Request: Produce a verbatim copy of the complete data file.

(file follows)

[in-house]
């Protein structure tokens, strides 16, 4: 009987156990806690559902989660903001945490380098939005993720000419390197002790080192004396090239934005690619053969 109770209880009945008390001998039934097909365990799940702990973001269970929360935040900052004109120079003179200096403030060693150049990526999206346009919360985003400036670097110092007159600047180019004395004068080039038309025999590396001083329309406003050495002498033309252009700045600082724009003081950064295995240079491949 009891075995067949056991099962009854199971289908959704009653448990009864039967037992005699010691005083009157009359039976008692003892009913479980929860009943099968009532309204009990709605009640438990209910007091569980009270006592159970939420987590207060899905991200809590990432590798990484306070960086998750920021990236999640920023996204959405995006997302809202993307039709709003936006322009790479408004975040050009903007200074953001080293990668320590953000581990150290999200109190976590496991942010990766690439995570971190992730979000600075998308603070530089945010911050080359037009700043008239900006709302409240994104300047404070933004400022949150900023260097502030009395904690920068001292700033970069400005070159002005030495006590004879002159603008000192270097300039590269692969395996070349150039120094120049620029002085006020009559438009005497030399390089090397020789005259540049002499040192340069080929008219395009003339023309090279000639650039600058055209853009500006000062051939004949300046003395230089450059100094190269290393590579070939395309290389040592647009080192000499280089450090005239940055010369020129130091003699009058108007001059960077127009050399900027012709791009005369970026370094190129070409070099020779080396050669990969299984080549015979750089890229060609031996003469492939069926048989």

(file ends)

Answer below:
[in-house]
């Protein structure tokens, strides 16, 4: 009987156990806690559902989660903001945490380098939005993720000419390197002790080192004396090239934005690619053969 109770209880009945008390001998039934097909365990799940702990973001269970929360935040900052004109120079003179200096403030060693150049990526999206346009919360985003400036670097110092007159600047180019004395004068080039038309025999590396001083329309406003050495002498033309252009700045600082724009003081950064295995240079491949 009891075995067949056991099962009854199971289908959704009653448990009864039967037992005699010691005083009157009359039976008692003892009913479980929860009943099968009532309204009990709605009640438990209910007091569980009270006592159970939420987590207060899905991200809590990432590798990484306070960086998750920021990236999640920023996204959405995006997302809202993307039709709003936006322009790479408004975040050009903007200074953001080293990668320590953000581990150290999200109190976590496991942010990766690439995570971190992730979000600075998308603070530089945010911050080359037009700043008239900006709302409240994104300047404070933004400022949150900023260097502030009395904690920068001292700033970069400005070159002005030495006590004879002159603008000192270097300039590269692969395996070349150039120094120049620029002085006020009559438009005497030399390089090397020789005259540049002499040192340069080929008219395009003339023309090279000639650039600058055209853009500006000062051939004949300046003395230089450059100094190269290393590579070939395309290389040592647009080192000499280089450090005239940055010369020129130091003699009058108007001059960077127009050399900027012709791009005369970026370094190129070409070099020779080396050669990969299984080549015979750089890229060609031996003469492939069926048989």